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6PR Mornings with Gareth Parker

Transcript

E&OE

Subject: IR reform.

GARETH PARKER: Began the programme talking to Sally McManus this morning and she had this to say when I asked her whether the good working relationship that she had forged with Attorney General is Christian Porter during the pandemic had been damaged or it would come to an end:

Sally McManus: I will commit to doing everything I can to continue to work with the Attorney-General so that in the end there’s an outcome that doesn’t hurt working people. That’s my job, I’m prepared to do that and I also have found the Attorney to be reasonable. I do understand that what’s come forward, I’d imagine, has been a collective decision of their party room and I don’t think they’ve thought through all of the implications. They certainly didn’t discuss this particular issue with us and I will sit down with him and fix this Bill so it doesn’t negatively affect working people.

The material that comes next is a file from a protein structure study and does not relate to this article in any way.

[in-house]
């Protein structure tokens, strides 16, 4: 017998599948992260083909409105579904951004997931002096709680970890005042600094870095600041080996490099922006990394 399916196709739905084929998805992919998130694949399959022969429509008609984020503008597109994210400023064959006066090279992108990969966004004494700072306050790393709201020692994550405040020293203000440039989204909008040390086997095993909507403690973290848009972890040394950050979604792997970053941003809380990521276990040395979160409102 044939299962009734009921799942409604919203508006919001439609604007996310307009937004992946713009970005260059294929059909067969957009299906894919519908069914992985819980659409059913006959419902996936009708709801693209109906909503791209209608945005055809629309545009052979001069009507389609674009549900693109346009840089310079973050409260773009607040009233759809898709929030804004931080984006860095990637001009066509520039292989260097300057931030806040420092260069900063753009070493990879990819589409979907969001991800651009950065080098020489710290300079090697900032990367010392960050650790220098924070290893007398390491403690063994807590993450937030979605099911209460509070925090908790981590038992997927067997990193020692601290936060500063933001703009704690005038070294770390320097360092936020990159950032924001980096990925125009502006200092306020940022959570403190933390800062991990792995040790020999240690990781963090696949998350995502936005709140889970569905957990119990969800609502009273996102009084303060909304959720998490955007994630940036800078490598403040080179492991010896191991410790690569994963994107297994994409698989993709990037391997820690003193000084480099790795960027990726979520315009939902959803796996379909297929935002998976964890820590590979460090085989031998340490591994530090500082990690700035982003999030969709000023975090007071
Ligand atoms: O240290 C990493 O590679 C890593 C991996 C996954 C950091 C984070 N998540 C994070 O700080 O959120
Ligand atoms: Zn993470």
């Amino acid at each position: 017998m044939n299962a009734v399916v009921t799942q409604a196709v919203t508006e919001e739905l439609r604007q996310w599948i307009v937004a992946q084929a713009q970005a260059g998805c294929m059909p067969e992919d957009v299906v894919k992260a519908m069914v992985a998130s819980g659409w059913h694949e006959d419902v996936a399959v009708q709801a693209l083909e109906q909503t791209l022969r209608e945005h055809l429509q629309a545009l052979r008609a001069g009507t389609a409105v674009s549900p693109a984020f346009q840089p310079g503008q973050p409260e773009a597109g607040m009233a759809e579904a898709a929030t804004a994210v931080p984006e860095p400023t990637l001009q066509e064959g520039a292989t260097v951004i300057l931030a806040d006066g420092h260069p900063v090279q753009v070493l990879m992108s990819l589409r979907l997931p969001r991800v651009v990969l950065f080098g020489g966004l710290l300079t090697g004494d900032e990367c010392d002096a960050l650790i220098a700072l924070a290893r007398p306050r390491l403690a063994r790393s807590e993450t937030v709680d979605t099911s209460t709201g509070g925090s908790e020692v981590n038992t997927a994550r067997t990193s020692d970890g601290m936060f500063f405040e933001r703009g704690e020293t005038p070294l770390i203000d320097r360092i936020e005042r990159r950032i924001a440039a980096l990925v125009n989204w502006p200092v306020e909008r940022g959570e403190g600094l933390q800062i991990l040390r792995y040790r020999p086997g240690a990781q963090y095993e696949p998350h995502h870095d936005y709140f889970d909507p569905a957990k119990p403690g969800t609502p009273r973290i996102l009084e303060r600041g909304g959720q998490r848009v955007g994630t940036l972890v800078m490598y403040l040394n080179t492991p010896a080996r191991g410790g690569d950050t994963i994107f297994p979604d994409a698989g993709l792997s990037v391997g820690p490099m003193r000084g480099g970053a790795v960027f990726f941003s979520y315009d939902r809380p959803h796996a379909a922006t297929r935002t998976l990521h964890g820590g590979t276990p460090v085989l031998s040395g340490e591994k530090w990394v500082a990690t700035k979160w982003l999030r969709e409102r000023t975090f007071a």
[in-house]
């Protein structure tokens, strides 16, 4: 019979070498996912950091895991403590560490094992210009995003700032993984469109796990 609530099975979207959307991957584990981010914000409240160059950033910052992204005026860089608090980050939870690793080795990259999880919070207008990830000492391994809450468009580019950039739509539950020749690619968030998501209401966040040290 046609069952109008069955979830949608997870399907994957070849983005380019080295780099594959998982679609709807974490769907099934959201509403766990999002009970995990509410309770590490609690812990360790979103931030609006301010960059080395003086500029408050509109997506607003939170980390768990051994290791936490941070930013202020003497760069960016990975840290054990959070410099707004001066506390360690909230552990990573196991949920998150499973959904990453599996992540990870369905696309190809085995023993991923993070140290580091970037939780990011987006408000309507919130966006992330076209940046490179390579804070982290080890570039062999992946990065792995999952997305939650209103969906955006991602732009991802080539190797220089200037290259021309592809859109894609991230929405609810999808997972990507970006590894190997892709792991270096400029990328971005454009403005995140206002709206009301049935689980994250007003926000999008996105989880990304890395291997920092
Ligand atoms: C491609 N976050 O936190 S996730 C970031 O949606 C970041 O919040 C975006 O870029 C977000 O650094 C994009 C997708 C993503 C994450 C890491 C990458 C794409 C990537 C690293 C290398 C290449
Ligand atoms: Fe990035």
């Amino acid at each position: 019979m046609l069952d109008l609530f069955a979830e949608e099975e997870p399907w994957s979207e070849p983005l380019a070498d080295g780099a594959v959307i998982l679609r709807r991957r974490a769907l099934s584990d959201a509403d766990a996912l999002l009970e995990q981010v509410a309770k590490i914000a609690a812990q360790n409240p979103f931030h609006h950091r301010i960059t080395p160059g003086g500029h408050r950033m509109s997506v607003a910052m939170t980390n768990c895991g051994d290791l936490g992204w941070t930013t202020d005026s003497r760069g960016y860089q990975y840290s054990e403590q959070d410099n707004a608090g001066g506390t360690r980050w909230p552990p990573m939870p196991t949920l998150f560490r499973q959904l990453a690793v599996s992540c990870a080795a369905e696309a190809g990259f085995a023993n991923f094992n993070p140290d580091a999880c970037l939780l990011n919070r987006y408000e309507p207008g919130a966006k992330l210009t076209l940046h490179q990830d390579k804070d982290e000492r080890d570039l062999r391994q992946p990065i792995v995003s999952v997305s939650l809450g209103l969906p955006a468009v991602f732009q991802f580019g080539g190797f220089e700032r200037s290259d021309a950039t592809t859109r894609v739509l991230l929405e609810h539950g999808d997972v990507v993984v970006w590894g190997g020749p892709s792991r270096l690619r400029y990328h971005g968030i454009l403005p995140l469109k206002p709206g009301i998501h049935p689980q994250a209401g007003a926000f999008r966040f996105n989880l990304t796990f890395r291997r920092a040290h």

GARETH PARKER: The Industrial Relations Minister and Attorney General is Christian Porter. Christian, good morning.

CHRISTIAN PORTER: Yeah, morning Gareth.

GARETH PARKER: Okay. So it's been a big week as you've sort of teased out the detail of this new IR bill you're introducing into the Parliament. Sally McManus says she's been blindsided by the changes to the better off overall test and will strongly oppose them and urge the Labor Party to do so. How do you respond?